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# 10.4: Ballistic Galvanometer and the Measurement of Magnetic Field

• • Contributed by Jeremy Tatum
• Emeritus Professor (Physics & Astronomy) at University of Victoria

A galvanometer is similar to a sensitive ammeter, differing mainly in that when no current passes through the meter, the needle is in the middle of the dial rather than at the left hand end. A galvanometer is used not so much to measure a current, but rather to detect whether or not a current is flowing, and in which direction. In the ballistic galvanometer, the motion of the needle is undamped, or as close to undamped as can easily be achieved. If a small quantity of electricity is passed through the ballistic galvanometer in a time that is short compared with the period of oscillation of the needle, the needle will jerk from its rest position, and then swing to and fro in lightly damped harmonic motion. (It would be simple harmonic motion if it could be completely undamped.) The amplitude of the motion, or rather the extent of the first swing, depends on the quantity of electricity that was passed through the galvanometer. It could be calibrated, for example, by discharging various capacitors through it, and making a table or graph of amplitude of swing versus quantity of electricity passed.

Now, if we have a small coil of area $$A$$, $$N$$ turns, resistance $$R$$, we could place the coil perpendicular to a magnetic field $$B$$, and then connect the coil to a ballistic galvanometer. Then, suddenly (in a time that is short compared with the oscillation period of the galvanometer), remove the coil from the field (or rotate it through $$90^\circ$$ ) so that the flux through the coil goes from $$AB$$ to zero. While the flux through the coil is changing, and EMF will be induced, equal to , $$NA\dot B$$ and consequently a current will flow momentarily through the coil of magnitude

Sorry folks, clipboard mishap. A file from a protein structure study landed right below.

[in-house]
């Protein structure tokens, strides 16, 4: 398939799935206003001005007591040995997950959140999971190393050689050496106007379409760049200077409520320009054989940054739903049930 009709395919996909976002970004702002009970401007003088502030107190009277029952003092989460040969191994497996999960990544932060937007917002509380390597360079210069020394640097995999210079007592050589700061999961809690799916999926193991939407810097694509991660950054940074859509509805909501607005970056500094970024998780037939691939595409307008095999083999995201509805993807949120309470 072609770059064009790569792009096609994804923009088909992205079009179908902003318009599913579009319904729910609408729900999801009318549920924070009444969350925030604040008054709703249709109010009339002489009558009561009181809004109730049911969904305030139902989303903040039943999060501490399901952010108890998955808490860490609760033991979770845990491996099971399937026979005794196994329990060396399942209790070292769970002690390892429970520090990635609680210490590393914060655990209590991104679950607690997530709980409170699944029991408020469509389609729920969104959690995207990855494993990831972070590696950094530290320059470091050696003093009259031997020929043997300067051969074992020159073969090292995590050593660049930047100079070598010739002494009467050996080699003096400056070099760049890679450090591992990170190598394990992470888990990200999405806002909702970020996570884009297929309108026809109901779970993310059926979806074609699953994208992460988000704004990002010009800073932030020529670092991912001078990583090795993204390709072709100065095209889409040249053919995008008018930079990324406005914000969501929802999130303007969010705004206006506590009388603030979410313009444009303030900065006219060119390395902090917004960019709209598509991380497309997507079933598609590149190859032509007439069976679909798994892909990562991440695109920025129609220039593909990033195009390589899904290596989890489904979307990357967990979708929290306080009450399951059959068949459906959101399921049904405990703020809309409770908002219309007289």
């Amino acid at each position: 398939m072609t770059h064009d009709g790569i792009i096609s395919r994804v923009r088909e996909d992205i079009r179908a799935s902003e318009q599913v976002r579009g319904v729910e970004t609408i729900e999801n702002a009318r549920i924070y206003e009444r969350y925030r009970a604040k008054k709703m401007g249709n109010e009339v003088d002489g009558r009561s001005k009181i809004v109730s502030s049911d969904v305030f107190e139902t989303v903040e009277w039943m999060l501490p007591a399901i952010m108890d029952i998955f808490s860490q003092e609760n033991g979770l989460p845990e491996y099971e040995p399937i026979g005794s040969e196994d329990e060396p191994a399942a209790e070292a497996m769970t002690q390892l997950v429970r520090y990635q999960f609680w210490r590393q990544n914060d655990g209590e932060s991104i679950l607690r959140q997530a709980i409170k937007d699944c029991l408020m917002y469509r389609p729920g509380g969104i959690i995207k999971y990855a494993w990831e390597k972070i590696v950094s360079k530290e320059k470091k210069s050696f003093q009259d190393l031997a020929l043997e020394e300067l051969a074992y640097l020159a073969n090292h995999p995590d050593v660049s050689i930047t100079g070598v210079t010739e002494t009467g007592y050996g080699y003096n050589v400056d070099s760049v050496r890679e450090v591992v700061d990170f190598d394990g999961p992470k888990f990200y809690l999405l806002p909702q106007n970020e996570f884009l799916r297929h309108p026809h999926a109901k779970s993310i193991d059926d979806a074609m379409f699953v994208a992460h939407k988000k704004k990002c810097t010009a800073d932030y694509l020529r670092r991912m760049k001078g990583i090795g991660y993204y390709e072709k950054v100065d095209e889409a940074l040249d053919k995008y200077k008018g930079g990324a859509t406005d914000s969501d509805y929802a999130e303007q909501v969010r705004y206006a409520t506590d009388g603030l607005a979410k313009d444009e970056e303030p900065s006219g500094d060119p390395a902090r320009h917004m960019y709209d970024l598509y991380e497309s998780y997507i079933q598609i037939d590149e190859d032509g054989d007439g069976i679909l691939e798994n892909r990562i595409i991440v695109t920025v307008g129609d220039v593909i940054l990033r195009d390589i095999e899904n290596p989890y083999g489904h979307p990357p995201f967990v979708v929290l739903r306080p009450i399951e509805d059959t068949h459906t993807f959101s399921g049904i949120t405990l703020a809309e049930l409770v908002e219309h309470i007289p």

$I=\dfrac{NA\dot B}{R+r}, \label{10.4.1}$

where r is the resistance of the galvanometer. Integrate this with respect to time, with initial condition $$Q = 0\text{ when }t = 0$$, and we find for the total quantity of electricity that flows through the galvanometer

$Q=\dfrac{NAB}{R+r}.\label{10.4.2}$

Since $$Q$$ can be measured from the amplitude of the galvanometer motion, the strength of the magnetic field, $$B$$ is determined.

I mentioned that the ballistic galvanometer differs from that of an ordinary galvanometer or ammeter in that its motion is undamped. The motion of the needle in an ordinary ammeter is damped, so that the needle doesn't swing violently whenever the current is changed, and so that the needle moves promptly and purposefully towards its correct position. How is this damping achieved?

The coil of a moving-coil meter is wound around a small aluminium frame called a former. When the current through the ammeter coil is changed, the coil – and the former – swing round; but a current is induced in the former, which gives the former a magnetic moment in such a sense as to oppose and therefore dampen the motion. The resistance of the former is made just right so that critical damping is achieved, so that the needle reaches its equilibrium position in the least time without overshoot or swinging. The little aluminium former does not look as if it were an important part of the instrument – but in fact its careful design is very important!